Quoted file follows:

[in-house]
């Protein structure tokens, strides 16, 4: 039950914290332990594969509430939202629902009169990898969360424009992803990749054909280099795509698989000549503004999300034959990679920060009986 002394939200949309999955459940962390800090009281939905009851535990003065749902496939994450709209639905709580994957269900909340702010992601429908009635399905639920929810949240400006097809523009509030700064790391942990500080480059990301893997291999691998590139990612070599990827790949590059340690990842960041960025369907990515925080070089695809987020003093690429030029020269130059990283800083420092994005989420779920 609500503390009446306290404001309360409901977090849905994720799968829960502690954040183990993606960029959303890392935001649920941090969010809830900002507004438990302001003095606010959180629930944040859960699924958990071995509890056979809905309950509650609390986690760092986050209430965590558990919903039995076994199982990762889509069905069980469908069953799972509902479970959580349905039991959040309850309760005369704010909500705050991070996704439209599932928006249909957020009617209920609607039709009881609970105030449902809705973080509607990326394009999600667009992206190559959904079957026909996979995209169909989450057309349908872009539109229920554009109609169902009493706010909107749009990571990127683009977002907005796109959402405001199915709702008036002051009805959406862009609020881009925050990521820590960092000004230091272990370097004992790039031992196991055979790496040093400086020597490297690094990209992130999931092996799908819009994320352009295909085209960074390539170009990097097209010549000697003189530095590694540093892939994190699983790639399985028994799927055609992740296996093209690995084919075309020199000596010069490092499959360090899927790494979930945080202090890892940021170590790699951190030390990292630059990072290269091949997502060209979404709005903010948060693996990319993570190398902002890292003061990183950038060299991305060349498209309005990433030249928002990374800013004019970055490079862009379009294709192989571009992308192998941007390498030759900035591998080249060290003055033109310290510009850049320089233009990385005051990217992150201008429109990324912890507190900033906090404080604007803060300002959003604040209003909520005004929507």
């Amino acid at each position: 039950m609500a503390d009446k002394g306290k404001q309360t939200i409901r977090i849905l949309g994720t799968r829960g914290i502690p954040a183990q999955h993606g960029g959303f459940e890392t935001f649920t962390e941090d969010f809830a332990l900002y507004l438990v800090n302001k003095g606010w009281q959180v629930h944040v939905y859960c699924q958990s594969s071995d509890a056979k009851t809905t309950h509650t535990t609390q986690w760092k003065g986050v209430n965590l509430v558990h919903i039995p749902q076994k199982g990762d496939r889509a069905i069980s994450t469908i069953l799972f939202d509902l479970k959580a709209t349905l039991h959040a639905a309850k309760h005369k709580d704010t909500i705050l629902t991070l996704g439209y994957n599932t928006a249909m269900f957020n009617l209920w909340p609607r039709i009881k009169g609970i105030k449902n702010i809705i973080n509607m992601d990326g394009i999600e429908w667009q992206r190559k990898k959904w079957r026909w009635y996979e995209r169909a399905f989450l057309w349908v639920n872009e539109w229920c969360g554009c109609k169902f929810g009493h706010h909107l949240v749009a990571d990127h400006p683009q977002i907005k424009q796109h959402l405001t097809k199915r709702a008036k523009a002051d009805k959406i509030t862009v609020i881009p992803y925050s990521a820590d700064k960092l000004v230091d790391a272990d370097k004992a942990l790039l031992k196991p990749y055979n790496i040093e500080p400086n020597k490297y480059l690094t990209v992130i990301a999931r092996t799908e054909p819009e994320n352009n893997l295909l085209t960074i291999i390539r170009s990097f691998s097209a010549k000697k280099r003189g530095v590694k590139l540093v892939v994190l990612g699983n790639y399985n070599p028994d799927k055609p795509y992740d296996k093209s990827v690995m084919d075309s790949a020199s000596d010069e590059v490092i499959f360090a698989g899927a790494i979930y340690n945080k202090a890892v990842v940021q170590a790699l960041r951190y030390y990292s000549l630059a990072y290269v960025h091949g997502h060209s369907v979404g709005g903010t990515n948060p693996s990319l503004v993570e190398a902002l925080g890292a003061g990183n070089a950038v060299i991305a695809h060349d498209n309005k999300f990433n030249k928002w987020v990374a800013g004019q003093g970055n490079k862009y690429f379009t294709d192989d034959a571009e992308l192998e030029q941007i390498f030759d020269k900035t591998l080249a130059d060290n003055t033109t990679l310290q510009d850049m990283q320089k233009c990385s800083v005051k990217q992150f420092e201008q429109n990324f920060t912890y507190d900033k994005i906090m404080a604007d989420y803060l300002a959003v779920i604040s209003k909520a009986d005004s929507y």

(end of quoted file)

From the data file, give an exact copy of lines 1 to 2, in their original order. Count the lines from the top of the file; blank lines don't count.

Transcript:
[in-house]
């Protein structure tokens, strides 16, 4: 039950914290332990594969509430939202629902009169990898969360424009992803990749054909280099795509698989000549503004999300034959990679920060009986 002394939200949309999955459940962390800090009281939905009851535990003065749902496939994450709209639905709580994957269900909340702010992601429908009635399905639920929810949240400006097809523009509030700064790391942990500080480059990301893997291999691998590139990612070599990827790949590059340690990842960041960025369907990515925080070089695809987020003093690429030029020269130059990283800083420092994005989420779920 609500503390009446306290404001309360409901977090849905994720799968829960502690954040183990993606960029959303890392935001649920941090969010809830900002507004438990302001003095606010959180629930944040859960699924958990071995509890056979809905309950509650609390986690760092986050209430965590558990919903039995076994199982990762889509069905069980469908069953799972509902479970959580349905039991959040309850309760005369704010909500705050991070996704439209599932928006249909957020009617209920609607039709009881609970105030449902809705973080509607990326394009999600667009992206190559959904079957026909996979995209169909989450057309349908872009539109229920554009109609169902009493706010909107749009990571990127683009977002907005796109959402405001199915709702008036002051009805959406862009609020881009925050990521820590960092000004230091272990370097004992790039031992196991055979790496040093400086020597490297690094990209992130999931092996799908819009994320352009295909085209960074390539170009990097097209010549000697003189530095590694540093892939994190699983790639399985028994799927055609992740296996093209690995084919075309020199000596010069490092499959360090899927790494979930945080202090890892940021170590790699951190030390990292630059990072290269091949997502060209979404709005903010948060693996990319993570190398902002890292003061990183950038060299991305060349498209309005990433030249928002990374800013004019970055490079862009379009294709192989571009992308192998941007390498030759900035591998080249060290003055033109310290510009850049320089233009990385005051990217992150201008429109990324912890507190900033906090404080604007803060300002959003604040209003909520005004929507």